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I have created and started windows service Service1 (with exe as MyService.exe) using c# 2005. . I have included a method GetMyRandomNumber() that returns a random double value.

The problem here is how could use this running service and how could i call the method.

I have tried adding reference of MyService.exe and access the method as -

Service1 s = new Service1();

But found that the method is not called from the running instance of the service i.e. even though i stop the service the statements are executed.

Could someone explain me how can I call the method from running instance of the service.

Thanks for sharing your valuable time.

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up vote 6 down vote accepted

You should have a look at Remoting

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Remoting is not a good choice if on .NET 3.0+. I prefer Alan's answer. – Mark Seemann Dec 30 '09 at 8:50

In your code, you aren't actually calling the service, instead you are referencing the executable and invoking a method from that assembly (at run time the .NET Framework will use a local assembly to execute the code, not your running service).

To do what you want, you have a number of options.

In .NET 2.0, you would make use of .NET Remoting. You create a remoting interface, which other assemblies can use to invoke methods across executables.

In .NET 3.0, remoting was replaced by WCF. Your service would become a WCF service, which would expose the GetRandomNumber() as part of its data contract. Applications can consume the contract and connect to your service to call the method.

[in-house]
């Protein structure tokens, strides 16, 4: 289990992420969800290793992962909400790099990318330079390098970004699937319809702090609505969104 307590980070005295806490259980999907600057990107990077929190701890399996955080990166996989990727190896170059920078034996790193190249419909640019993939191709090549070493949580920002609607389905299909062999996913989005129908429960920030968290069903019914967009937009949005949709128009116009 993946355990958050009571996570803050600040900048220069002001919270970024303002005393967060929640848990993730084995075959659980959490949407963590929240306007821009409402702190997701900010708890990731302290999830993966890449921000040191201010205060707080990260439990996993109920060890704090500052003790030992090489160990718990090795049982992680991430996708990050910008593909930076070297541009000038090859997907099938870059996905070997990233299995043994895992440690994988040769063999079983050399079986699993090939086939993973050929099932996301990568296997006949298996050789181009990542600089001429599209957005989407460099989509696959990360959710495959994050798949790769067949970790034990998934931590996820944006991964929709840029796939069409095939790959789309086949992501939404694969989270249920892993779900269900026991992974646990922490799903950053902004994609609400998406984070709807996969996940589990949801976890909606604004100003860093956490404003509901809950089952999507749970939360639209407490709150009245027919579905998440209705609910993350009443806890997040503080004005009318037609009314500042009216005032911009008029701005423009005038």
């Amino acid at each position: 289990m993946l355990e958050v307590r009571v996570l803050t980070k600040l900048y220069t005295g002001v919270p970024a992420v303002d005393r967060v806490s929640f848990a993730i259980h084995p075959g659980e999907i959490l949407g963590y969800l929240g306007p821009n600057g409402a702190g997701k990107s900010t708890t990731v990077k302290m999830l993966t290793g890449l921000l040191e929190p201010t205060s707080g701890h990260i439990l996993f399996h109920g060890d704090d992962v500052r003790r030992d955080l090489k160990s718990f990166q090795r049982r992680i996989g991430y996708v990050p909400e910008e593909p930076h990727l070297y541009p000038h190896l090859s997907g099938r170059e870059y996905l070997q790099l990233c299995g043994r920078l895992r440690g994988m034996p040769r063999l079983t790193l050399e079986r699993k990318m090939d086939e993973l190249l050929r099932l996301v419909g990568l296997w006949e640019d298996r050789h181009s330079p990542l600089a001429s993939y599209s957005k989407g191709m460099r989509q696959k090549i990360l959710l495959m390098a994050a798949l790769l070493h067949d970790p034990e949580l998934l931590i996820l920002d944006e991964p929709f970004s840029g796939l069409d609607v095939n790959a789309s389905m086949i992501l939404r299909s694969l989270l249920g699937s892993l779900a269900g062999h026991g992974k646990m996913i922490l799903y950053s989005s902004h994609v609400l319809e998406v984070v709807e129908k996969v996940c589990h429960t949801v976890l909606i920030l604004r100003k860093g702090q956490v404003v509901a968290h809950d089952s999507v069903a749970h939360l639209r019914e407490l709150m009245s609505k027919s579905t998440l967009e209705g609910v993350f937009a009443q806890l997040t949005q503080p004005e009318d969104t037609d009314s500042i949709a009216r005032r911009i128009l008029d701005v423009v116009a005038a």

There are a number of good tutorials on the web for both .NET Remoting or its replacement, Windows Communication Foundation.

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+1 WCF would be the correct choice in this scenario if on .NET 3.0+. For completeness sake I'd like to add that although WCF replaces Remoting in almost all cases, it still has a niche for cross-AppDomain communication - I wouldn't use WCF for communicating across AppDomain boundaries, but in all other cases, WCF is the correct choice. – Mark Seemann Dec 30 '09 at 8:49

Communicating with a running service is no different from invoking methods on any other running process. That means that you will need to dig out your standard tools for process-to-process communication.

Windows Communication Foundation (WCF) would be my default choice. You can host a WCF service in your Windows Service and expose it through a Named Pipe endpoint for efficient communication.

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You could use Windows Communication Foundation and IPC (inter-process communication) to communicate with your service and execute your method.

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WCF will be an overkill for communication on the same computer. Pipes is a simpler and more effective solution.

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WCF can use named pipes. – Andy West Dec 30 '09 at 8:18
He is using C# 2005 (.Net 2.0 ?) so WCF is not an option. – Giorgi Dec 30 '09 at 8:23
Good observation. I hadn't noticed that. – Andy West Dec 30 '09 at 8:31

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